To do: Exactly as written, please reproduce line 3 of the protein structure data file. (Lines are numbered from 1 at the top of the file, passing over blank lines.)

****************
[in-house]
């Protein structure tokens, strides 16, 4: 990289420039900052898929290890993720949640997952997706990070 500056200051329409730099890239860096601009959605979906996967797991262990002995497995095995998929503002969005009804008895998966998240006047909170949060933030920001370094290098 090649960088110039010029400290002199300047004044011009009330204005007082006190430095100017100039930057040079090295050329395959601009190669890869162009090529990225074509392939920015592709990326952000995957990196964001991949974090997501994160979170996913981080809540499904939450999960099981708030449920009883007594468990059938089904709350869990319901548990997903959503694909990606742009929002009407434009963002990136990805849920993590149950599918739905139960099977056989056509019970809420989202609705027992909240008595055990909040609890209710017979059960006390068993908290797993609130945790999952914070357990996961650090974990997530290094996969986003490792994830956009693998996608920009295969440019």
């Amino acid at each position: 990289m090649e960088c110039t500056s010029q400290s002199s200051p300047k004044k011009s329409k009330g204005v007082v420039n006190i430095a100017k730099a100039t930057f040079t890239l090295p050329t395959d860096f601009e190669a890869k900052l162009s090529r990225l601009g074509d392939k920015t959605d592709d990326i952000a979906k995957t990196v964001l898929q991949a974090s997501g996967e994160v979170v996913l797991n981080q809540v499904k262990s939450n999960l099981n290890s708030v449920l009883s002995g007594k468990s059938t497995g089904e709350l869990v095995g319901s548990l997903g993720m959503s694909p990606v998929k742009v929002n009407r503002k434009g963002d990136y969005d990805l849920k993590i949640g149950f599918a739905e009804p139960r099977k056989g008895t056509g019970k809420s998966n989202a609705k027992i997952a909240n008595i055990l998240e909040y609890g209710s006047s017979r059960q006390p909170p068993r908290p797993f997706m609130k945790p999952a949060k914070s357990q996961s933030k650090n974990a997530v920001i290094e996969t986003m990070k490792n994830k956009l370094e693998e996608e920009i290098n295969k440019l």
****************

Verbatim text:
């Amino acid at each position: 990289m090649e960088c110039t500056s010029q400290s002199s200051p300047k004044k011009s329409k009330g204005v007082v420039n006190i430095a100017k730099a100039t930057f040079t890239l090295p050329t395959d860096f601009e190669a890869k900052l162009s090529r990225l601009g074509d392939k920015t959605d592709d990326i952000a979906k995957t990196v964001l898929q991949a974090s997501g996967e994160v979170v996913l797991n981080q809540v499904k262990s939450n999960l099981n290890s708030v449920l009883s002995g007594k468990s059938t497995g089904e709350l869990v095995g319901s548990l997903g993720m959503s694909p990606v998929k742009v929002n009407r503002k434009g963002d990136y969005d990805l849920k993590i949640g149950f599918a739905e009804p139960r099977k056989g008895t056509g019970k809420s998966n989202a609705k027992i997952a909240n008595i055990l998240e909040y609890g209710s006047s017979r059960q006390p909170p068993r908290p797993f997706m609130k945790p999952a949060k914070s357990q996961s933030k650090n974990a997530v920001i290094e996969t986003m990070k490792n994830k956009l370094e693998e996608e920009i290098n295969k440019l």